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Jan 12, 2022
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Passive e-cigarette smoking increases the risk of bronchitis

Scientists at the University of Southern California have published a study linking passive exposure to nicotine vapor from e-cigarettes at home with an increased risk of bronchitis symptoms and shortness of breath among young people.

A number of experts have already expressed the hope that if these findings are substantiated, then society will have a “convincing case” to ban the use of e-cigarettes and other vaping devices in public places.

Although the secondary exposure to particulate matter from e-cigarettes is lower than from conventional cigarettes, e-smoke also contains volatile compounds and metals that damage lung tissue.

Scientists have collected detailed information on the state of the respiratory system, active and passive smoking of nicotine, as well as the effects of conventional tobacco smoke and cannabis smoke. The study was conducted from 2014 to 2019, the average age of the participants in the experiment is about 17 years.

Respondents were considered to have symptoms of bronchitis if they reported any of the following: bronchitis in the previous 12 months, daily cough in the morning for 3 consecutive months, daily cough at other times of the day for 3 consecutive months, nasal congestion, or sputum that was not a cold symptom. Participants who were exposed to secondhand nicotine smoke were 40% more likely to report symptoms of bronchitis and 53% more likely to report shortness of breath.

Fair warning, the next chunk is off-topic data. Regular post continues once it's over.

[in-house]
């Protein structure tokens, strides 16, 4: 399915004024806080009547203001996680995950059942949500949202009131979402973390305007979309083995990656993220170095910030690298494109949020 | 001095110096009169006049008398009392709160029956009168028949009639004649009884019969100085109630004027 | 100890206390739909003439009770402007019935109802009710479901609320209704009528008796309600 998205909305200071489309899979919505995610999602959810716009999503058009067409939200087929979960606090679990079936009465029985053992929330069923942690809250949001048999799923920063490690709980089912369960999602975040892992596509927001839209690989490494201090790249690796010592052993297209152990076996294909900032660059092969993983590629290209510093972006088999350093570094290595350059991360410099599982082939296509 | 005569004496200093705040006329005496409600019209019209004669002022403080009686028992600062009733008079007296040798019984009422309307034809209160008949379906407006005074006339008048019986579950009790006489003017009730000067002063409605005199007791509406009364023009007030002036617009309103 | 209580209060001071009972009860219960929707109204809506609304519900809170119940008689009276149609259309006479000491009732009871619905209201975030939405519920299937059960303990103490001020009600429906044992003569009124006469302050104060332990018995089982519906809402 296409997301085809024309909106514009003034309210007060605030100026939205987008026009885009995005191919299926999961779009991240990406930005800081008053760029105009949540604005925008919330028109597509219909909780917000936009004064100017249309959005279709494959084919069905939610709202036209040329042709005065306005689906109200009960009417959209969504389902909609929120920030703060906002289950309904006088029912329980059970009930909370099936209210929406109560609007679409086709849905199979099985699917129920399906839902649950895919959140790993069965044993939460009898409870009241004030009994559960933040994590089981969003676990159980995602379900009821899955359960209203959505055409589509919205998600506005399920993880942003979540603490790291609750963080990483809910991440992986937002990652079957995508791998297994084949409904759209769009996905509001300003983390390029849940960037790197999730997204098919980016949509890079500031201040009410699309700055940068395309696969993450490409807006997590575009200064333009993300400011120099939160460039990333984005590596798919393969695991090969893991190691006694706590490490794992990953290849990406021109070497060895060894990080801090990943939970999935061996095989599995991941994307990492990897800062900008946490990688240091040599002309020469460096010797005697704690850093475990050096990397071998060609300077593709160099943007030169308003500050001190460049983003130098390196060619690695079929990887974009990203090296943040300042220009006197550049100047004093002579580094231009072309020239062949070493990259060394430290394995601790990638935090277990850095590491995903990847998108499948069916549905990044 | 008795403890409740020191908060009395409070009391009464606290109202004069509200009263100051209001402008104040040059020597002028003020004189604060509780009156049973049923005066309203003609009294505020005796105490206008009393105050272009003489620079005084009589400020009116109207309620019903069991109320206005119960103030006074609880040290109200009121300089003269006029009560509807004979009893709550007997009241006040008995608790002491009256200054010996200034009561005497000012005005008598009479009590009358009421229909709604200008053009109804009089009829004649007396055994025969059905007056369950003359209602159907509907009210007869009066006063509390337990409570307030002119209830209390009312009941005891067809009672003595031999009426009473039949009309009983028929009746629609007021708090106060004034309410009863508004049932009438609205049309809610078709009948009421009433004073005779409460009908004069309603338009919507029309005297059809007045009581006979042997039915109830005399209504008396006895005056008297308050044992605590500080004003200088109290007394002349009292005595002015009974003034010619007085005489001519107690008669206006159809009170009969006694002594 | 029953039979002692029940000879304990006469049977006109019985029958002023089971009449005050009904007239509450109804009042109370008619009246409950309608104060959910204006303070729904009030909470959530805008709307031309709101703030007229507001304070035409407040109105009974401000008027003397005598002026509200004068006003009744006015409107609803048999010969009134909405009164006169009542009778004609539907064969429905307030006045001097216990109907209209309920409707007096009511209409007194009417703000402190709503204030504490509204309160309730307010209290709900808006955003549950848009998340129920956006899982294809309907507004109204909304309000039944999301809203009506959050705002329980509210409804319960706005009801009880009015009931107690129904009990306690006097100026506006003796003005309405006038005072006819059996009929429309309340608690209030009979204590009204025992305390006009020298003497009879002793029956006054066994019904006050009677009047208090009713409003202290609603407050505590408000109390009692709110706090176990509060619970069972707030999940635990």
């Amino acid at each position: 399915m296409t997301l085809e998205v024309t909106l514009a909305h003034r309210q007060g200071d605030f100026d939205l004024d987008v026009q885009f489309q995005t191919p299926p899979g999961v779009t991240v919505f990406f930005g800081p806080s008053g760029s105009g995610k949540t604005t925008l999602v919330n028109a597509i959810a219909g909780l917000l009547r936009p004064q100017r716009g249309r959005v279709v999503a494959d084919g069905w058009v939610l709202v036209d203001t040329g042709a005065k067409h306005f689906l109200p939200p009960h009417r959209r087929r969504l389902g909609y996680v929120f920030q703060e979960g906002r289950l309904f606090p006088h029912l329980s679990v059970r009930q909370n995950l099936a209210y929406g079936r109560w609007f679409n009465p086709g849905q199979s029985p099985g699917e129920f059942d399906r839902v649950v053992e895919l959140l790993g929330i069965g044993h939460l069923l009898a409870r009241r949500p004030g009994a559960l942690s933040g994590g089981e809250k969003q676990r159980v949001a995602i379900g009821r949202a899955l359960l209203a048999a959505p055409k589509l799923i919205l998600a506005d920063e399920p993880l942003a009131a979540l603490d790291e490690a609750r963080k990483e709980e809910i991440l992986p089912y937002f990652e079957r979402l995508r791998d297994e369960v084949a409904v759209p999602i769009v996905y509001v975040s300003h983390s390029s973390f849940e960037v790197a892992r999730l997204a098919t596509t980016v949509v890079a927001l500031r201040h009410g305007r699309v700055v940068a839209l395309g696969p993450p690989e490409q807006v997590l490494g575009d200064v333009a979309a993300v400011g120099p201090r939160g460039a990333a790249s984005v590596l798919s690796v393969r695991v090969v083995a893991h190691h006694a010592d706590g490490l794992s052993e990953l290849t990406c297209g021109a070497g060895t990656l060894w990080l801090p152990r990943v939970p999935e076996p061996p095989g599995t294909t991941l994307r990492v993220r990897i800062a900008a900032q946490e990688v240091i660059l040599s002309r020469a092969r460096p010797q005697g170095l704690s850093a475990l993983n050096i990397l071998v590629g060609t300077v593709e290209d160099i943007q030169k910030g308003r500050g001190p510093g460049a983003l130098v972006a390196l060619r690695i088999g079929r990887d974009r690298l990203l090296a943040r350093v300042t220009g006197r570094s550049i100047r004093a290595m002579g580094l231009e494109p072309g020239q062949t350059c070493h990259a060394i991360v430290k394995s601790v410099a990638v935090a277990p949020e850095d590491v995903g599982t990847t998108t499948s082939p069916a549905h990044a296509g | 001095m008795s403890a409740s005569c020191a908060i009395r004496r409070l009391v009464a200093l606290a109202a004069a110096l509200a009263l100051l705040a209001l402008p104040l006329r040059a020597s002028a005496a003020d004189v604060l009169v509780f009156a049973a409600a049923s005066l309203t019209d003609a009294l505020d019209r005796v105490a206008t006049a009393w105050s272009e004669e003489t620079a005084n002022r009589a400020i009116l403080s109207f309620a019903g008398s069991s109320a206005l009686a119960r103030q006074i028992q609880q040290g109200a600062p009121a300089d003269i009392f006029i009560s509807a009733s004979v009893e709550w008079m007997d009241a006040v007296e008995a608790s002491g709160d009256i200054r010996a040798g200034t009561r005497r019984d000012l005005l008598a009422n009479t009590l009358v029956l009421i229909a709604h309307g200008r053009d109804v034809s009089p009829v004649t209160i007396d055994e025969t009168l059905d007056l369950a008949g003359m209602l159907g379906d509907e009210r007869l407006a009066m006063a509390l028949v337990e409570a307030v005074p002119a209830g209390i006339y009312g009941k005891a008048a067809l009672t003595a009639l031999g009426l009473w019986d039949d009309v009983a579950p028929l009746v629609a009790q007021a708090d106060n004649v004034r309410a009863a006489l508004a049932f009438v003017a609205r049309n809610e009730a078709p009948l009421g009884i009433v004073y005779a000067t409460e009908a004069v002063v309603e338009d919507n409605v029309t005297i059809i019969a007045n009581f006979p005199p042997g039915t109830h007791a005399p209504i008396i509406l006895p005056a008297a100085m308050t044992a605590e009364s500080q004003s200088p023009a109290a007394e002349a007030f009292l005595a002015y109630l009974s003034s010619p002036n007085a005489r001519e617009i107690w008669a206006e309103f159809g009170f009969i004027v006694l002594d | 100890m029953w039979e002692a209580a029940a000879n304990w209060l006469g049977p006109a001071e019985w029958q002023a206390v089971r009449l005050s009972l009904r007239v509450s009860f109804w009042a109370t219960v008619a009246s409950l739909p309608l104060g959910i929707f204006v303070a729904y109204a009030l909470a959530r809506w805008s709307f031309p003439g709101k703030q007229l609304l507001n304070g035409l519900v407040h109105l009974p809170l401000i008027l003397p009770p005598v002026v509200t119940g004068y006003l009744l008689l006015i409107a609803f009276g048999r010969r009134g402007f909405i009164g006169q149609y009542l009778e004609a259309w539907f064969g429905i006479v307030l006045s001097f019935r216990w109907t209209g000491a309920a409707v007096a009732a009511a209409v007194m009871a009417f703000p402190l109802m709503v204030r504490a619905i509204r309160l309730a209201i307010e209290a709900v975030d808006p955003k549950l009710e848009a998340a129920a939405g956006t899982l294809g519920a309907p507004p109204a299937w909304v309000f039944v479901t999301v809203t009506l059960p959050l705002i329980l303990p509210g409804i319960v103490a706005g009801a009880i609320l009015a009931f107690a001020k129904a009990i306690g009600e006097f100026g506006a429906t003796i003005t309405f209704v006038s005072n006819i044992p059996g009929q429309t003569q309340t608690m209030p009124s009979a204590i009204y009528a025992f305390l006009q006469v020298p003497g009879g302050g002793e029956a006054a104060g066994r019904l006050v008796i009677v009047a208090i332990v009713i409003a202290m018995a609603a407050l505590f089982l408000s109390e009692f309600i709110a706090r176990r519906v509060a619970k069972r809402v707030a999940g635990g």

Initially, more than two thousand people took part in the study, but it turned out that half of them not only suffer from secondhand smoke, but also smoke independently. For the purity of the experiment, the researchers limited the sample to 1,181 participants who did not report smoking or vaping in the past 30 days.

In the updated group, even stronger associations of secondhand smoke and unpleasant symptoms were noted. These young people were more than twice as likely to report wheezing, three times as likely to report symptoms of bronchitis, and twice as likely to report shortness of breath than those who had not been exposed to secondary nicotine vaping.


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